Lack of police in Danforth concerns residents

[attach]2918[/attach]The resounding topic for those in attendance at a recent town hall meeting with local police was increased uniformed presence in their respective neighbourhoods.

At a 54 Division meeting held on Nov. 9 at the Legion Hall on Pape Avenue, residents packed the room to pose questions to Police Chief Bill Blair. Several elected officials were also in attendance,including outgoing Ward 29 councillor Case Ootes his successor Mary Fragedakis, as well as local reps Janet Davis and John Parker.

But rather than asking about hot topics like the G20 and gang activity,the crowd largely wanted to know about a seeming lack of police presence in local communities. Blair’s response was straightforward: he wants increased interaction between police and residents at the community level.

“It’s very easy to lose somebody’s trust, and it’s a struggle every day to maintain it,” Blair said, adding that building trust with police from a young age is a big factor in working at the community level.

Though crime rates are down across the city, Blair said it’s important to maintain that reduction.

“Break and enter, robbery, assault, violence and domestic violence — we’ve seen reductions in all these areas and I think that has a lot more to do with the work in the neighbourhoods,” he said. “We make it much harder to victimize others, we make it more likely to get caught and we help people respond in a way which changes the environment so it’s less likely that disorder and crime will take place in their neighbourhood.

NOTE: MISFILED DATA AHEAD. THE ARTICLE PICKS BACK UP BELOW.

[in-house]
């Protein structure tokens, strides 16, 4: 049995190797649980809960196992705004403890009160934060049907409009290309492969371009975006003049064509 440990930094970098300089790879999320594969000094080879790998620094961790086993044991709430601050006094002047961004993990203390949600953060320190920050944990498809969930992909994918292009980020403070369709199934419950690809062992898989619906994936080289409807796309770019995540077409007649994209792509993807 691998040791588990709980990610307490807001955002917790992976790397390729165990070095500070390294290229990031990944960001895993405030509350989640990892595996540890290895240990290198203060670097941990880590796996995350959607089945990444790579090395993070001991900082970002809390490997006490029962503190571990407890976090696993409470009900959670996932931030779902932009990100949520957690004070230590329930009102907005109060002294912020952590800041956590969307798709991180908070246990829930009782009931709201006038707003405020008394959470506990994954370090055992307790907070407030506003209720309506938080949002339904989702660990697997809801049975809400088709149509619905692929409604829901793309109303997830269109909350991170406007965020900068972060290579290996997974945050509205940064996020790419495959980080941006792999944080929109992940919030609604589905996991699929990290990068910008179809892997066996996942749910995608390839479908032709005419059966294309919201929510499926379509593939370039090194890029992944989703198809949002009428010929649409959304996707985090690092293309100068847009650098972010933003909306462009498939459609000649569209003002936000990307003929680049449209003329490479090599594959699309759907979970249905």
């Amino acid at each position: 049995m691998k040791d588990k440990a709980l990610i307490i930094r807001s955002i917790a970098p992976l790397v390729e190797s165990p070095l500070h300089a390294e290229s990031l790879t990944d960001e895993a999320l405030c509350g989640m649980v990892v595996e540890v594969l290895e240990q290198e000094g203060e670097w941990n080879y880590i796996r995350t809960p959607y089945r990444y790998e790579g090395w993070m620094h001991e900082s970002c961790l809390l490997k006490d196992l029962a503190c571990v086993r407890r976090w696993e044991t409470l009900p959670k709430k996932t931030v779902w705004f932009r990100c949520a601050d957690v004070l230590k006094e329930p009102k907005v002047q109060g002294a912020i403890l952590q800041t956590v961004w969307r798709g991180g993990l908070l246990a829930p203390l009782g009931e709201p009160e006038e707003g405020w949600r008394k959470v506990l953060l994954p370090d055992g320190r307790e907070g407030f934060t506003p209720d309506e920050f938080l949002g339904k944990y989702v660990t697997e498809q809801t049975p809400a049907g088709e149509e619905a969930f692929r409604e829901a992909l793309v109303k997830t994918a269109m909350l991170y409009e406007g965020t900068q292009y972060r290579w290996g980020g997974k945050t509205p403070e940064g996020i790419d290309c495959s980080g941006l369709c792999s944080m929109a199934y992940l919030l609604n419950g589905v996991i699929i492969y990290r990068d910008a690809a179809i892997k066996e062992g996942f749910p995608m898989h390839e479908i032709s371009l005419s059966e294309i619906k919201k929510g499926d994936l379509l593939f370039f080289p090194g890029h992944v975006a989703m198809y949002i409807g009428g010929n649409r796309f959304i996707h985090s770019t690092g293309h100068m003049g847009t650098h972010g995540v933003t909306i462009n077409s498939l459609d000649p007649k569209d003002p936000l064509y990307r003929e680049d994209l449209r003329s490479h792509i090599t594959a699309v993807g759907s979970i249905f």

“So we displace it, we disperse it and we reduce it.”

Members of the Community Police Liaison Committee spoke of the importance of community involvement and volunteering. co-chair of the CPLC, Mary Reilly, encouraged anyone interested in helping the community to get involved, which is how she got involved back in the1990s.

“The reason I did that is I think it’s really important that the community become engaged with the police in order (to ensure) that we have a safer community.”

The audience question period was not without its light-hearted moments.The crowd applauded when an elderly man commended police and spoke of his prior run-ins with the cops – a 50 cent ticket in 1930 for riding his bicycle without a licence, and a slightly pricier ticket for not wearing a seatbelt 10 years ago.

Blair has been attending local division town halls in an effort to address community concerns and questions.